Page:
An adverbial clause (sometimes referred to as an adverb clause) is a group of words that, together, functions as an adverb. This means that the clause describes or modifies a verb, adjective, or another verb. Making it highly confusing when referencing this with other types of clauses.
What is an Adverbial Clause?
An adverbial clause is a group of words that function together as an adverb in a sentence. They are used to describe or modify a verb, adjective, or another adverb.
They are ‘subordinate’ clauses that give the reader more information about a particular action – why it happened, how it happened, when it happened, and under what circumstances something happened.
An adverbial clause begins with a subordinating conjunction and always contains a Subject and a Predicate.
Subordinate conjunctions are words that are used to join a subordinate clause (dependent clause) to an independent clause. Some of the most common subordinate conjunctions include:
|After||As if||Where||So (that)|
|Even though||As far as||While||Though|
|Since||As long as||Why||Provided (that)|
|Unless||As soon as||Whether||Rather than|
Let’s understand the use and purpose of adverbial clauses through this example:
Here, “because it was raining last night” is an adverbial clause as it tells us ‘why’ we did not have school today.
Let’s look at some more examples:
- They came to our house after Marry left.
- They went to the beach as they have a holiday home there.
- Although she drove really fast, she could not attend the concert in time.
Here ‘after Marry left’, ‘as they have a holiday home there’, and ‘Although she drove really fast’ are all adverbial clauses that explain why, when, and how did a particular action take place.
So as you can see, the main function of the adverbial clauses is to act as an ‘Adjunct’. Adjuncts are optional words or phrases that are added to a sentence to supplement it. They are used to add value to the sentence by providing the reader with additional information about the action – something that standard adverbs fail to do.
- She baked bread before she left for work.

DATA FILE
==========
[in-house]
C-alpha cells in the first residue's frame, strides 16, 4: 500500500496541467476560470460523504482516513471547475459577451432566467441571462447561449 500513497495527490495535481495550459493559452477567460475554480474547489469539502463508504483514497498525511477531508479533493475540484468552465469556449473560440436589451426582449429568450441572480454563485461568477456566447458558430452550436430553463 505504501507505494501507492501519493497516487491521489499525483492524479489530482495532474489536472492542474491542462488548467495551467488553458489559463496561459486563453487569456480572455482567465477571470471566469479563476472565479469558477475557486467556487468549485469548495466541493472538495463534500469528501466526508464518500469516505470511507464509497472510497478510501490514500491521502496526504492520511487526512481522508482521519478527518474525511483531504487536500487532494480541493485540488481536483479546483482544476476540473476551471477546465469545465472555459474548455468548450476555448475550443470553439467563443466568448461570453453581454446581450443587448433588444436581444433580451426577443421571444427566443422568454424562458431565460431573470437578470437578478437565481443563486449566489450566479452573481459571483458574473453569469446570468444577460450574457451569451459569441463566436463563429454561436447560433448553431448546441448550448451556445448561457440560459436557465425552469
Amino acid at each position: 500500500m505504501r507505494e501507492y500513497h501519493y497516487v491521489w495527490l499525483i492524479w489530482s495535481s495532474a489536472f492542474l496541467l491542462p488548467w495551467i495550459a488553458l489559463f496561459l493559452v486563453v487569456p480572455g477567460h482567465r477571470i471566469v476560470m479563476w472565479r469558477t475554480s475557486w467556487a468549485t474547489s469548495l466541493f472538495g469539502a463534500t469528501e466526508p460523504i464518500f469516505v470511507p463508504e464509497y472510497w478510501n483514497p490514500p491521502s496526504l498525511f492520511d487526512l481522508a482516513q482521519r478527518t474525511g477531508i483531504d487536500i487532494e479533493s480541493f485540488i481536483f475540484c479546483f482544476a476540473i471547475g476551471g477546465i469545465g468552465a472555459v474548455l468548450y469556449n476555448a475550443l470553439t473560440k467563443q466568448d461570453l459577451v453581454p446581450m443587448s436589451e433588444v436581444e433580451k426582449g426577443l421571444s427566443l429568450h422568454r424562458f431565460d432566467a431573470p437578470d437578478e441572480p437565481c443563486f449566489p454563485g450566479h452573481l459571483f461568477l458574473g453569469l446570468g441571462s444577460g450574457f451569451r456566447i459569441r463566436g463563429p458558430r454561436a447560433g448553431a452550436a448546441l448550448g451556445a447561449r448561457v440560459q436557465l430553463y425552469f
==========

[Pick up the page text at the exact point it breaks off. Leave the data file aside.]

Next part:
- Though I came home late, we reached the party on time.
- We’ll go on holiday as soon as I am back from my business trip.
- I am going to the party whether you like it or not.
As you see, here all the clauses marked in bold are adverbial clauses as they are:
- Providing additional information about the actions
- They are preceded by subordinate conjunction, and
- Independently, they have no meaning of their own
Adverbial dependent clause
Unlike other clauses, adverbial clauses are dependent clauses that cannot stand on their own. That is, when written alone, as an independent sentence, they make no sense. They are dependent on the main clause for completion and are used to provide readers with additional information about the event, i.e., the time, purpose, place, and cause of action.
The adverbial dependent clause can be placed both before and after the main clause. When placed before the main clause (independent clause), it is separated by a comma (,) but when placed after the main clause, it is written without a comma.
The structure of the adverbial dependent clause is as follows:
Adverbial dependent clause + comma (,) + main clause
Main clause + adverbial dependent clause
Here are some examples of adverbial dependent clauses:
- because I came home late
- if it is not snowing
- after the play had finished
- in order to stay fit
- if you like it
All the above phrases are adverbial clauses as they have both a subject and a verb. But none of them are complete. They need a main clause to make sense. Let’s see how:
- I could not play with my friends because I came home late.
- If it is not snowing, we will go shopping.
- Jacob reached the theater after the play had finished.
- In order to stay fit, you must eat healthy food.
- You can take it if you like it.
Now after attaching an independent clause, all the adverbial clauses are making sense.
Let’s see some more examples of adverbial clauses according to their type:
|Type||Example||Adverbial Dependent Clause|
|Time||They went shopping before going home.||before going home|